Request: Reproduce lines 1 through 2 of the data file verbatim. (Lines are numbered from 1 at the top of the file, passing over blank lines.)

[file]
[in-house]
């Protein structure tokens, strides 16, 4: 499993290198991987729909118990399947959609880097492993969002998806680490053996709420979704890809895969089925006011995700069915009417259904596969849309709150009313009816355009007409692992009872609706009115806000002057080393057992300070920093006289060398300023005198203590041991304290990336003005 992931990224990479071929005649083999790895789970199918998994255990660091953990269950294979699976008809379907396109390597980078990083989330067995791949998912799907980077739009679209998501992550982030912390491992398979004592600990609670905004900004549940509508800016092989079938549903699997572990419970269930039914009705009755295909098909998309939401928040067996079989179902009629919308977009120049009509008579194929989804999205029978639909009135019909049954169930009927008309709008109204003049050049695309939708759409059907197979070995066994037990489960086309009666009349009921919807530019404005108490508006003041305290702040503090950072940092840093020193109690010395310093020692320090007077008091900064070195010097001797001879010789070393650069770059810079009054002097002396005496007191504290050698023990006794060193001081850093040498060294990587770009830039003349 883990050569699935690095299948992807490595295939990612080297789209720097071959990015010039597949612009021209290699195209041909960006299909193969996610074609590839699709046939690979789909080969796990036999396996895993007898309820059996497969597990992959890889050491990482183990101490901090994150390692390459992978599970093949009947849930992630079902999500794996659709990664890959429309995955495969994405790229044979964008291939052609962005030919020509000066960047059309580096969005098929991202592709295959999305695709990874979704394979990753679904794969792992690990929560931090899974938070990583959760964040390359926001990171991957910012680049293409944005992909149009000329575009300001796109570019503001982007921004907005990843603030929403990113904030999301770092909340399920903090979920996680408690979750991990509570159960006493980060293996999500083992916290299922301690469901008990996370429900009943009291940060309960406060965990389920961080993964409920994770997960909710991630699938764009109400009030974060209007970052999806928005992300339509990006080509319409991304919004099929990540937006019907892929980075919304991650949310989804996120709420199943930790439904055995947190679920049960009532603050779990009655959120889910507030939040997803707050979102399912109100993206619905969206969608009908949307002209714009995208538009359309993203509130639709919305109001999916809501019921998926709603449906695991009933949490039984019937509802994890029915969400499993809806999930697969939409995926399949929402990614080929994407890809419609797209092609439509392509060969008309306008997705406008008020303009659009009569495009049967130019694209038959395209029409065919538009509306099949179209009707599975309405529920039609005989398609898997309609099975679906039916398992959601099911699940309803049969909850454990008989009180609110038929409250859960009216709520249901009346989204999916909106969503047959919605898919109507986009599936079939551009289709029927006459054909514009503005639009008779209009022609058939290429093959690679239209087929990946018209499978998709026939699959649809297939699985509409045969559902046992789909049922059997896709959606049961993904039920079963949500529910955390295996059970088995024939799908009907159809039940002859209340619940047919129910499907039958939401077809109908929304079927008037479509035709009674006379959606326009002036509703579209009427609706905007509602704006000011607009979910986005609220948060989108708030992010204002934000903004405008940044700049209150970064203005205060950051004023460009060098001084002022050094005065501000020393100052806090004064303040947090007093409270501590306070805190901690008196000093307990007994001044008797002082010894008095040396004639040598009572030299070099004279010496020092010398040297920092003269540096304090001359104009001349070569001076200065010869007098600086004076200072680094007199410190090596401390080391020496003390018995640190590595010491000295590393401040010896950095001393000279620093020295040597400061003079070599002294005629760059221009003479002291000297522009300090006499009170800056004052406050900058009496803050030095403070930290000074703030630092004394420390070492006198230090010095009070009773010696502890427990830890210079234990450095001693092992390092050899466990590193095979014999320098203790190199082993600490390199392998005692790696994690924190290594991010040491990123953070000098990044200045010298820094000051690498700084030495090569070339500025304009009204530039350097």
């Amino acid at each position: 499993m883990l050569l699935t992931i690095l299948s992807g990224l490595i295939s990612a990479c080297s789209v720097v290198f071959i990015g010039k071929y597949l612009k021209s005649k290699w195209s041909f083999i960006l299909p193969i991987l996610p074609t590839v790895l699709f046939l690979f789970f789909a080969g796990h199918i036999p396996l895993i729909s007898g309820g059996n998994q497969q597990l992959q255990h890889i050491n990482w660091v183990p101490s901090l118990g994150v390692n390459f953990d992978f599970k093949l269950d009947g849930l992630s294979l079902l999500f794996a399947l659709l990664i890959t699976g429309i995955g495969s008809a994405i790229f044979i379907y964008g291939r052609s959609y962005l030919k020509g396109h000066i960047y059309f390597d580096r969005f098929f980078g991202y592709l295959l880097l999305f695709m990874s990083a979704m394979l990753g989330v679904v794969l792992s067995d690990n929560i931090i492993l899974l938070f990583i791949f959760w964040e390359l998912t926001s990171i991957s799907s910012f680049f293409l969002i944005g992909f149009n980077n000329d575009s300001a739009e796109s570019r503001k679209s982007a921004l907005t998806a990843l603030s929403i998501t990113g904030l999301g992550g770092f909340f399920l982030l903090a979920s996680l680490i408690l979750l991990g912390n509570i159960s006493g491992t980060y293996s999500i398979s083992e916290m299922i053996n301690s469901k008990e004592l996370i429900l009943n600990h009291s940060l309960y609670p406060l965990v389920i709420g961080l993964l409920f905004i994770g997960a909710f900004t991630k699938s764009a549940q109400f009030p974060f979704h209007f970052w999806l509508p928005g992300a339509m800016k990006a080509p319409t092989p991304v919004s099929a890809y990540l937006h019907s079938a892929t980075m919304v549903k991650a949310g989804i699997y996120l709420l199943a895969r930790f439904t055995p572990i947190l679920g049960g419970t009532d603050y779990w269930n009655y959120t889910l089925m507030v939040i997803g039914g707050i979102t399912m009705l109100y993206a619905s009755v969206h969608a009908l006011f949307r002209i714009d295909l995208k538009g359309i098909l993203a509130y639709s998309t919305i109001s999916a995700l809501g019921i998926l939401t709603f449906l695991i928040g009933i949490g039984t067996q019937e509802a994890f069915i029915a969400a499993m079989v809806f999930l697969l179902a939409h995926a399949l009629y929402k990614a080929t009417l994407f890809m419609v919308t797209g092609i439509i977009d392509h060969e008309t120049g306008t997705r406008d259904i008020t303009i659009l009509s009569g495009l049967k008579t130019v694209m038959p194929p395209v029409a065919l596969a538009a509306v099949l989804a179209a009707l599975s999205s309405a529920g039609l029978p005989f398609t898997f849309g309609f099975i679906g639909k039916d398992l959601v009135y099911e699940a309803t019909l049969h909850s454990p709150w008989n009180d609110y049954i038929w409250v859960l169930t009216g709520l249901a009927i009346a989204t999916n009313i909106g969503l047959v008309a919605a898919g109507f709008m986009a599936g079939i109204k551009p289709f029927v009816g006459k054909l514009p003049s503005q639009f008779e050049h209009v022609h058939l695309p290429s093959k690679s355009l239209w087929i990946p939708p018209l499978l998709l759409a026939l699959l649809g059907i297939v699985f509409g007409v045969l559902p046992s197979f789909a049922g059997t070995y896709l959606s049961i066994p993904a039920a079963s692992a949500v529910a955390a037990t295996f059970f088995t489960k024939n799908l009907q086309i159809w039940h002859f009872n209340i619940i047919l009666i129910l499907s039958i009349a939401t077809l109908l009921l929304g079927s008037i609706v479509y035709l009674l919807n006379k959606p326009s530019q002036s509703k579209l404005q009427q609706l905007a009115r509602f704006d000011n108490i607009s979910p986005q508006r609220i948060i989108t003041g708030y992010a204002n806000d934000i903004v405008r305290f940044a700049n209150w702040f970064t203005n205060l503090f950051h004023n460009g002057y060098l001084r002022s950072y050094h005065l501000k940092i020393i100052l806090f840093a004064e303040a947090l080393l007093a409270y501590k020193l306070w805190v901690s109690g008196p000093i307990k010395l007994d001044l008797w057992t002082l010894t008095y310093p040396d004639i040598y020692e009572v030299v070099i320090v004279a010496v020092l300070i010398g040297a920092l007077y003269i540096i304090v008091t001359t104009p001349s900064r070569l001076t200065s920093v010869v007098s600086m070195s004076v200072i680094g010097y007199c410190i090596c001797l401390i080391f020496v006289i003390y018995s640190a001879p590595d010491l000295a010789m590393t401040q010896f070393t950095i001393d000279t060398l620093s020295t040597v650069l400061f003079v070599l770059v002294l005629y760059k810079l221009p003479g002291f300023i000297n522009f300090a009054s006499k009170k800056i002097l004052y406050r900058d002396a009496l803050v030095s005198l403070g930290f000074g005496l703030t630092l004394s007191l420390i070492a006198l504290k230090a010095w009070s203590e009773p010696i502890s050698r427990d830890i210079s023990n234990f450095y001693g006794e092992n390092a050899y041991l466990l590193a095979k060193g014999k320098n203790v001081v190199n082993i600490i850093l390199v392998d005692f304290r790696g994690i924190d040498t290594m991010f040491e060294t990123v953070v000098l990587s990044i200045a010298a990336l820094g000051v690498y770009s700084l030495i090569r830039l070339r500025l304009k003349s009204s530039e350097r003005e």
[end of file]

[in-house]
């Protein structure tokens, strides 16, 4: 499993290198991987729909118990399947959609880097492993969002998806680490053996709420979704890809895969089925006011995700069915009417259904596969849309709150009313009816355009007409692992009872609706009115806000002057080393057992300070920093006289060398300023005198203590041991304290990336003005 992931990224990479071929005649083999790895789970199918998994255990660091953990269950294979699976008809379907396109390597980078990083989330067995791949998912799907980077739009679209998501992550982030912390491992398979004592600990609670905004900004549940509508800016092989079938549903699997572990419970269930039914009705009755295909098909998309939401928040067996079989179902009629919308977009120049009509008579194929989804999205029978639909009135019909049954169930009927008309709008109204003049050049695309939708759409059907197979070995066994037990489960086309009666009349009921919807530019404005108490508006003041305290702040503090950072940092840093020193109690010395310093020692320090007077008091900064070195010097001797001879010789070393650069770059810079009054002097002396005496007191504290050698023990006794060193001081850093040498060294990587770009830039003349 883990050569699935690095299948992807490595295939990612080297789209720097071959990015010039597949612009021209290699195209041909960006299909193969996610074609590839699709046939690979789909080969796990036999396996895993007898309820059996497969597990992959890889050491990482183990101490901090994150390692390459992978599970093949009947849930992630079902999500794996659709990664890959429309995955495969994405790229044979964008291939052609962005030919020509000066960047059309580096969005098929991202592709295959999305695709990874979704394979990753679904794969792992690990929560931090899974938070990583959760964040390359926001990171991957910012680049293409944005992909149009000329575009300001796109570019503001982007921004907005990843603030929403990113904030999301770092909340399920903090979920996680408690979750991990509570159960006493980060293996999500083992916290299922301690469901008990996370429900009943009291940060309960406060965990389920961080993964409920994770997960909710991630699938764009109400009030974060209007970052999806928005992300339509990006080509319409991304919004099929990540937006019907892929980075919304991650949310989804996120709420199943930790439904055995947190679920049960009532603050779990009655959120889910507030939040997803707050979102399912109100993206619905969206969608009908949307002209714009995208538009359309993203509130639709919305109001999916809501019921998926709603449906695991009933949490039984019937509802994890029915969400499993809806999930697969939409995926399949929402990614080929994407890809419609797209092609439509392509060969008309306008997705406008008020303009659009009569495009049967130019694209038959395209029409065919538009509306099949179209009707599975309405529920039609005989398609898997309609099975679906039916398992959601099911699940309803049969909850454990008989009180609110038929409250859960009216709520249901009346989204999916909106969503047959919605898919109507986009599936079939551009289709029927006459054909514009503005639009008779209009022609058939290429093959690679239209087929990946018209499978998709026939699959649809297939699985509409045969559902046992789909049922059997896709959606049961993904039920079963949500529910955390295996059970088995024939799908009907159809039940002859209340619940047919129910499907039958939401077809109908929304079927008037479509035709009674006379959606326009002036509703579209009427609706905007509602704006000011607009979910986005609220948060989108708030992010204002934000903004405008940044700049209150970064203005205060950051004023460009060098001084002022050094005065501000020393100052806090004064303040947090007093409270501590306070805190901690008196000093307990007994001044008797002082010894008095040396004639040598009572030299070099004279010496020092010398040297920092003269540096304090001359104009001349070569001076200065010869007098600086004076200072680094007199410190090596401390080391020496003390018995640190590595010491000295590393401040010896950095001393000279620093020295040597400061003079070599002294005629760059221009003479002291000297522009300090006499009170800056004052406050900058009496803050030095403070930290000074703030630092004394420390070492006198230090010095009070009773010696502890427990830890210079234990450095001693092992390092050899466990590193095979014999320098203790190199082993600490390199392998005692790696994690924190290594991010040491990123953070000098990044200045010298820094000051690498700084030495090569070339500025304009009204530039350097």